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Old 08-22-13, 09:02 AM   #451
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^^ way too many pictures. It's a not for me.
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Old 08-22-13, 09:13 AM   #452
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Special Ed.
Hot or not?
Apart from the hideous aesthetics of the frame, it looks like a very well set up and functional commuter bicycle. I'm inclined towards hot. The drive-side photo would have been the best one were it not for all the clutter in the background.
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Old 08-22-13, 09:24 AM   #453
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I like that bike.
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Old 08-22-13, 09:28 AM   #454
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Special Ed.
Hot or not?
Rockhopper?

Nice bike and good candidate for drop bar conversion. Yours is an example of a conversion that didn't turn out looking weird as so many of them do. Doesn't quite rise to the level of hot for me though. With the potpourri of colors you've got going on there a green wheel couldn't hurt.

Not sure I like the blacked out tubes and the Sora-esque shifters. Also not quite sure how brifters really work on bars like that but I've got no actual experience with that sort of set up.

Last edited by tjspiel; 08-22-13 at 09:31 AM.
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Old 08-22-13, 10:28 AM   #455
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Special Ed.
Hot or not?
Threaded to Threadless with no spacers to hide the fact..Sora shifters where Barcon's would be more effective and flexible. No fenders fork shuddering canti cable mount combined with cheap pads are going to lead über scary stops with any weight on it..

Not Hot

Nice old specialized though.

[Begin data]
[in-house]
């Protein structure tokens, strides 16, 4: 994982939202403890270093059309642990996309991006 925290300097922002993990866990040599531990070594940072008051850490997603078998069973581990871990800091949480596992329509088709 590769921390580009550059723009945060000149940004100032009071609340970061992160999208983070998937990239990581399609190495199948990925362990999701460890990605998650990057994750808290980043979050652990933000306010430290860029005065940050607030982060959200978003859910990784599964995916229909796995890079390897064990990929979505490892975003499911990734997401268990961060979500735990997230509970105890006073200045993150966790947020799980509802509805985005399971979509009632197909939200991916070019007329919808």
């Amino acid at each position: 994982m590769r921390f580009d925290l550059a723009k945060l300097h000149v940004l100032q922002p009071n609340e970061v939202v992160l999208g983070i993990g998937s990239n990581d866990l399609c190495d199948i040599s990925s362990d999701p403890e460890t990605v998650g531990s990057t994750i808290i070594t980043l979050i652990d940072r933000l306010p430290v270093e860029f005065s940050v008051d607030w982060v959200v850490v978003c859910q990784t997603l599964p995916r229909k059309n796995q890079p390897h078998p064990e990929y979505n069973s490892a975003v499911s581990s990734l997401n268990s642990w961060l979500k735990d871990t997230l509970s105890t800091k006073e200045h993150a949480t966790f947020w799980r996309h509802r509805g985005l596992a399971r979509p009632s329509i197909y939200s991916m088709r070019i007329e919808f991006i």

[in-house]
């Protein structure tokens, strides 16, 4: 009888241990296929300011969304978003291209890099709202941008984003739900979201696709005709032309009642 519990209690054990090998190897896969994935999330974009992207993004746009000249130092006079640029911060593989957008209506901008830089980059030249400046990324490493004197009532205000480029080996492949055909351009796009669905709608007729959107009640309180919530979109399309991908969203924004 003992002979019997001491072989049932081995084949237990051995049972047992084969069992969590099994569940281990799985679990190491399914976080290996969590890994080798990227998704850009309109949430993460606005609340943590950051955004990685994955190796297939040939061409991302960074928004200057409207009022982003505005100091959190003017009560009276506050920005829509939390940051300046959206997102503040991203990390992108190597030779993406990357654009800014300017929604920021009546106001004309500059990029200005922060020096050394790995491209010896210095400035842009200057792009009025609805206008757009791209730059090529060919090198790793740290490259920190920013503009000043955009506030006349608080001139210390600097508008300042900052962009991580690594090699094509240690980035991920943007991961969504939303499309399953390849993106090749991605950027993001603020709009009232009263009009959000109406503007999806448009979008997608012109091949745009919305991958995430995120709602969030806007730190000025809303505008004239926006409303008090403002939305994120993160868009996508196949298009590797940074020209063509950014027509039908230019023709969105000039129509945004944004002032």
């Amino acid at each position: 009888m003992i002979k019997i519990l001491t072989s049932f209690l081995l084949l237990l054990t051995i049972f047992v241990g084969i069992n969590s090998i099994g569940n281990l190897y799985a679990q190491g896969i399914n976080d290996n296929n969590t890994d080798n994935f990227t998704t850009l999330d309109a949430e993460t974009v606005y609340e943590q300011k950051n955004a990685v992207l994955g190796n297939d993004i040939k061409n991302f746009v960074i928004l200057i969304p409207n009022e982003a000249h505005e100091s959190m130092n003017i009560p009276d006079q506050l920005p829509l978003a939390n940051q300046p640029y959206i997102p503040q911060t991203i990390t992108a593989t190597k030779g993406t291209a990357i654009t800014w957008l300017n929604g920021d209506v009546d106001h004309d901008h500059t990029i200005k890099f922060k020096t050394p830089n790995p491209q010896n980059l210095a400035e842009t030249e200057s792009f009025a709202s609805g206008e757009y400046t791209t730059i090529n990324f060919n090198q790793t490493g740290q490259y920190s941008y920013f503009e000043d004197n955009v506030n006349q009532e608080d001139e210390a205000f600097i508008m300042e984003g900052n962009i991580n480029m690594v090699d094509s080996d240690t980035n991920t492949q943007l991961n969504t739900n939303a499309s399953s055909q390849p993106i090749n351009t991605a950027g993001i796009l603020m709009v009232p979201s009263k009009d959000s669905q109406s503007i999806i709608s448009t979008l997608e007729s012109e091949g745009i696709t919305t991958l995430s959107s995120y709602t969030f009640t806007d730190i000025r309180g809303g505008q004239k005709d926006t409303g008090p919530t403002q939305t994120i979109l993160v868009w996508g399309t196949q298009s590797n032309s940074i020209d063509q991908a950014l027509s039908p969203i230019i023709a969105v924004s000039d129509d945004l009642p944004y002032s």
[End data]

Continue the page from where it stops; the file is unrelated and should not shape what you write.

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Old 08-22-13, 11:38 AM   #456
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You could trim the fender risers too..
The fender stays? Yeah, that definitely needs to happen. I think what I really need to do to make this build "pop" is to spraybomb the rear wheel green.
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Old 08-22-13, 11:48 AM   #457
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heh finally got around to going through this thread and now subscribing. Nice to get in early in case it goes on for years and hundreds of pages like in the 41.

This is what I commute on, 30 mile RT twice a week, split up between days so I never have to carry any bags or packs or anything. Just put on brand new A530 double-sided pedals to replace my old no-name SPD pedals. Will be so nice to not have to keep switching out pedals for different types of rides.

I have Raceblade fenders in case it's wet, but I don't keep those on most of the time.

My first road bike, and man do I love it.

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Old 08-22-13, 01:01 PM   #458
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The fender stays? Yeah, that definitely needs to happen. I think what I really need to do to make this build "pop" is to spraybomb the rear wheel green.
There is no need to continue to uglify and already ugly bike.
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Old 08-22-13, 01:08 PM   #459
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heh finally got around to going through this thread and now subscribing. Nice to get in early in case it goes on for years and hundreds of pages like in the 41.

This is what I commute on, 30 mile RT twice a week, split up between days so I never have to carry any bags or packs or anything. Just put on brand new A530 double-sided pedals to replace my old no-name SPD pedals. Will be so nice to not have to keep switching out pedals for different types of rides.

I have Raceblade fenders in case it's wet, but I don't keep those on most of the time.

My first road bike, and man do I love it.

Look mom I have a wünderbike with a riser stem on a compact frame and a maladjusted saddle, but hey it's a carbonaluminumscandium Felt that all the pro's ride does that make up for it?

Not Hot

Set you saddle to level, get you stem parallel to the rise of the top tube or perhaps buy a bike that fits preferably not sized like t-shirts. The only thing that has any redeeming value about this bike is the red cable casings.